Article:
In the prior art of U.S. Pat. No. 4,552,614 referred to above, the web is driven through the apparatus by a drive roller located at the downstream end of the demetallizing tank. However, the additional dwell time required for the generally thicker aluminum layers with which the present invention is concerned necessitates that the web be positively driven through the tank 28 rather than drawn, to avoid inordinate stretching and distortion of the web.
As the web 14 passes through the tank, the hot aqueous alkali etches the exposed aluminum and removes it from areas of the web not protected by the etchant-resistant material. Since the web 14 remains submerged during its passage through the tank 28, the web is continuously in contact with fresh hot sodium hydroxide solution.
The speed of movement of the web 14 through the tank 28, the length of tank 28 and the temperature and strength of the aqueous sodium hydroxide solution are coordinated to provide a dwell time of the web 14 in contact with the hot aqueous sodium hydroxide solution of at least about 0.5 secs. per micron of thickness of metal, preferably in the range of about 5 to about 10 secs per micron of thickness of metal, so as to ensure that the metal is completely etched from the exposed areas of the web.
The rate of movement of the web 14 through the tank may vary widely, but generally higher speed operations are preferred in the interests of economy, generally up to about 350 meters/min, preferably about 150 to about 250 meters/min.
As etching of the web 14 continues in the tank 28, etched aluminum becomes dissolved in the aqueous sodium hydroxide solution and tends to build up in the solution. The bath may be intermittently, or more preferably, continuously rejuvenated by appropriate processing of the solution to remove the dissolved aluminum and regenerate the alkali. The process may be operated with a dissolved aluminum concentration in the bath 36 which may vary widely, generally from about 5 to about 95% of aluminum saturation of the bath, preferably towards the lower end of this range, from about 15 to about 30%.
The dissolved aluminum may be removed from the aqueous etchant solution and the alkali regenerated in any convenient manner to maintain a closed-loop for the alkali. One particular procedure which can be adopted involves removal of dissolved aluminum by crystallization of aluminum trihydrate. During reaction in the tank 28, the caustic soda forms sodium aluminate, which then is converted to aluminum hydroxide and sodium hydroxide by hydrolysis in a regeneration operation outside the tank 28. This procedure is described in an article by Dejat entitled "Aluminum Anodizer Regenerates Caustic Etch Solution" published in Plating and Surface Finishing, April 1984.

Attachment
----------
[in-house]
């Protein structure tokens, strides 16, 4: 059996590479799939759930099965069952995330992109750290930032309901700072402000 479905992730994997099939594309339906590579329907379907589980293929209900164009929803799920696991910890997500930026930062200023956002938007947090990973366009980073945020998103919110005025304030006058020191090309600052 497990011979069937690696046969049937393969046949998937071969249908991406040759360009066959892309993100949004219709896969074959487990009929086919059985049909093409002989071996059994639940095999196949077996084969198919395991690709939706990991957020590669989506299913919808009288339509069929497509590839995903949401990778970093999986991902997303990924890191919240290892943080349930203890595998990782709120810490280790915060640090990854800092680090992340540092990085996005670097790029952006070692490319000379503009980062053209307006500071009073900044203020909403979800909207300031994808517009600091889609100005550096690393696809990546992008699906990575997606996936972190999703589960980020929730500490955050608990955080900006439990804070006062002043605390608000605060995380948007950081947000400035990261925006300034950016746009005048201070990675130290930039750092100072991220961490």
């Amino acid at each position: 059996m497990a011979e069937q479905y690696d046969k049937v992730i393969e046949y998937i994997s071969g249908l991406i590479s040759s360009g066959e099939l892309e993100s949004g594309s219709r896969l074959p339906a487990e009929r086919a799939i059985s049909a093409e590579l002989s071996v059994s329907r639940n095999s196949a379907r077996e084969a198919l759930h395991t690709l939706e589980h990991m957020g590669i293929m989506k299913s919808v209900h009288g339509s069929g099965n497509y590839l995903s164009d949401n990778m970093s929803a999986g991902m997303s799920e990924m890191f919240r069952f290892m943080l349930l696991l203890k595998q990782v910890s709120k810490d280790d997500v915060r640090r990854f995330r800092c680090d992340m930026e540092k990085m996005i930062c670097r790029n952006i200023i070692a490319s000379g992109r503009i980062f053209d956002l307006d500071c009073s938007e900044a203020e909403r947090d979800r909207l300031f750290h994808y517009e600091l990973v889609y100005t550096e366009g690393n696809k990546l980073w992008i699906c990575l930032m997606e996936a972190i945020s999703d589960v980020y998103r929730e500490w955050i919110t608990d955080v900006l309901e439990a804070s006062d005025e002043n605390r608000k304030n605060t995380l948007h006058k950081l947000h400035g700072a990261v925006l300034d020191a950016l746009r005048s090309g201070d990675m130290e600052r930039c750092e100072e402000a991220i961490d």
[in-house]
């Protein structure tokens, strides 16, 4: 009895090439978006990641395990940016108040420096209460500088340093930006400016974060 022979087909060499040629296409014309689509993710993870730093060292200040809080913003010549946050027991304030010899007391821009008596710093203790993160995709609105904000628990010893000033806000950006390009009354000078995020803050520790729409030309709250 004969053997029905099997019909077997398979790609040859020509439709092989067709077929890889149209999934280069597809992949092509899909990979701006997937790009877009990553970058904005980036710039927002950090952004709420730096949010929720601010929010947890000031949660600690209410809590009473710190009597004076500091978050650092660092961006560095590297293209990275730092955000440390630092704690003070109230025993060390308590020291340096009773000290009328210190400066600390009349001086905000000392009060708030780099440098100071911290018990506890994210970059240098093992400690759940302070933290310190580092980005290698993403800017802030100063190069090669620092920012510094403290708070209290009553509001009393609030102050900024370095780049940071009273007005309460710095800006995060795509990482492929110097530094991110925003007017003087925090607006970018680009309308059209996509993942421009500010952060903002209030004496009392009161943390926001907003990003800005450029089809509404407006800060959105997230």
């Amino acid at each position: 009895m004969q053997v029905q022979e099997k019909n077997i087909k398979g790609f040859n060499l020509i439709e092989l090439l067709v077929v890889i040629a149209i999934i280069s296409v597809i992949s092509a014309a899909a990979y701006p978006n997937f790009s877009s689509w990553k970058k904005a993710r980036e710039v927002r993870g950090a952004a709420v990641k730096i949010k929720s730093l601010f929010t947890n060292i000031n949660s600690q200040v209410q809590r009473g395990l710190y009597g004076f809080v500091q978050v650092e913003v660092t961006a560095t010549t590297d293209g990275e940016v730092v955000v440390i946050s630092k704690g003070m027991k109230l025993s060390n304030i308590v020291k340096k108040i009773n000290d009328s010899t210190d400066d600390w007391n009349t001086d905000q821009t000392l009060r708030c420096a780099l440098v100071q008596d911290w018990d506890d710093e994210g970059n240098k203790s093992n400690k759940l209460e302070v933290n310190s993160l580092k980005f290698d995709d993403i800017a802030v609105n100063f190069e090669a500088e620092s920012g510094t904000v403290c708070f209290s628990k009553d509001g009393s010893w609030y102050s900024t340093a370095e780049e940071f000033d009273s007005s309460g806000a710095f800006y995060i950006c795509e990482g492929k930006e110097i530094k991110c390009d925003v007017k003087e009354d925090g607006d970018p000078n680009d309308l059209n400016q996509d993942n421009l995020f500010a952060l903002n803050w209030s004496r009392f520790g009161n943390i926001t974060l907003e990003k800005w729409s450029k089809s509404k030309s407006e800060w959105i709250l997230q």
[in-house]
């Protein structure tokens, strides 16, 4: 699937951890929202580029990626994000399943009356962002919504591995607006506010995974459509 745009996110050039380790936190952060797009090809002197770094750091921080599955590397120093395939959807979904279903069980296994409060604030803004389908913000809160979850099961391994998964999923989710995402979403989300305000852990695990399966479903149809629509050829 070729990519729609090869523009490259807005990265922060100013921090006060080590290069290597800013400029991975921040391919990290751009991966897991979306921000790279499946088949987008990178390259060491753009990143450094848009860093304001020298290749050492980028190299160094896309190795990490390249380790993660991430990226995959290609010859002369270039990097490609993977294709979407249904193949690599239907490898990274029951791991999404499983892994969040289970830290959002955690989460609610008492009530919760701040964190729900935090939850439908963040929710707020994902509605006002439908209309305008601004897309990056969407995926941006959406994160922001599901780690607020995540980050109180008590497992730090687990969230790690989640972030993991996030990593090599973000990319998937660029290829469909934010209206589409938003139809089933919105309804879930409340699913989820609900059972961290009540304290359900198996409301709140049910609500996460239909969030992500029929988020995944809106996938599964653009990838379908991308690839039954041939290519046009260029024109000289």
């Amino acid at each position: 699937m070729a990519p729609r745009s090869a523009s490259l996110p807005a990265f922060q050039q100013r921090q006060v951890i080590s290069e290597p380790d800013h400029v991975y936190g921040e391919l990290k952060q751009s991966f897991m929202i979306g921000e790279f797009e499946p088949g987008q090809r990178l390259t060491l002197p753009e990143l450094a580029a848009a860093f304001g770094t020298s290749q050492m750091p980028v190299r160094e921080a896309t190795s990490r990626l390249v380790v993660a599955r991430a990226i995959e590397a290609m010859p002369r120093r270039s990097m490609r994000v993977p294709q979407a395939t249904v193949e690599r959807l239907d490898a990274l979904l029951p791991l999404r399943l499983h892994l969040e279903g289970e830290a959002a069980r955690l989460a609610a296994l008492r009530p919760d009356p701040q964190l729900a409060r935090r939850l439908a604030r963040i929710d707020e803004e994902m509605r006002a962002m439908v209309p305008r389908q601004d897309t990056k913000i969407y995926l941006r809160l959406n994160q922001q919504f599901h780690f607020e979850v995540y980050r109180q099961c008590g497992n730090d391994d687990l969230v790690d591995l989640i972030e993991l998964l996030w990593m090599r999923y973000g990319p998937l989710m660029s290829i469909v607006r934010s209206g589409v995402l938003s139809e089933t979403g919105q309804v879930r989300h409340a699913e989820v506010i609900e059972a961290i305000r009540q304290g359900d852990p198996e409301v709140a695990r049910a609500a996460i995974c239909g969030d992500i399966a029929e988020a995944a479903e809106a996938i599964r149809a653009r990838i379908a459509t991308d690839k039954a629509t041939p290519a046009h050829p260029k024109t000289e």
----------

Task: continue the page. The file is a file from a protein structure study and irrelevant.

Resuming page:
After the etched web leaves the bath 36 at the downstream end of the tank 28 but before the web leaves the tank 28, the web 14 engages a first doctor blade 50 and then a second doctor blade 52 to wipe off liquid etchant from the surfaces of the web, and retain such liquid in the tank 28, before passing between rollers 54.
The demetallized web then passes to a washing and drying station 56. The demetallized web has wash water sprayed on by first wash water sprayers 58 followed by wiping of the washed surface by a first wiper blade 60, and then has wash water sprayed on again by second wash water sprayers 62 followed by wiping of the washed surface by a second wiper blade 64. The washed demetallized web is passed between a pair of rolls 66, which comprise a rubber pinch roll to squeeze the web into engagement with a metal surfaced drive roll to ensure a positive pulling drive is effected on the web 14 through the washing operation. The pair of rollers 66 also serve to remove surface water from the web.
Spent wash water from the washing operations may be recycled to the tank 28 to make up for evaporative losses, as required. Following washing of the etched web in this way, the washed, clean patterned web is dried by passing through a drier 68, which removes residual surface moisture from the web.
Where the web 14 comprises an aluminum layer adhesively bonded to the polymeric film layer, the selective demetallization exposes the adhesive in the regions of the web which are demetallized. This adhesive tends to be somewhat tacky and hence the dried demetallized web next is passed to a detackifying station 70, where the web first is contacted with a detackifier of suitable composition by an applicator 72 and then is dried by passing through a drier 74.
Optionally, prior to winding up the web into a reel 76, the web may be passed through an in-line print station 78, where one or more colors, for example, three as illustrated, may be applied to the web in a desired pattern.
The reel 76 of processed web is formed on a wind-up roll which is drivingly rotated to draw the web through the drying, detackifying and optional coloring operations.
The demetallizing machine 10 may be used to effect selective demetallization of aluminum and other etchable metals generally in relatively thick layers supported by the polymeric web over a wide range of speeds of operation, as mentioned above.
The demetallizing machine 10 may be used to effect selective demetallization for a variety of purposes. For example, the demetallizing operation may be effected to produce materials useful in microwave packaging applications, such as described in my copending U.S. patent application Ser. No. 535,168 filed Jun. 8, 1990, now abandoned, ("Amaze-met"), the disclosure of which is incorporated herein by reference. The demetallizing machine 10 also may be employed to form other selectively demetallized elements comprising a pattern of electroconductive material adhered to a polymeric material layer, such as circuit boards and elements useful as carpet heaters.
The demetallizing operation carried out in the tank 28 employs continuous immersion of the patterned web to effect complete removal of aluminum from the unprotected portions of the web surface. Any other equivalent procedure may be adopted, however, to ensure that there is repeated contact of etchant with the web for at least 0.5 secs. per micron of metal thickness on the web. For example a series of longitudinally-spaced spray applicators may be employed.
In summary of this disclosure, the present invention provides a novel selective demetallization procedure particularly suited for relatively thick films of etchable metals by employing a relatively long contact time between the etchant and metal. Modifications are possible within the scope of this invention.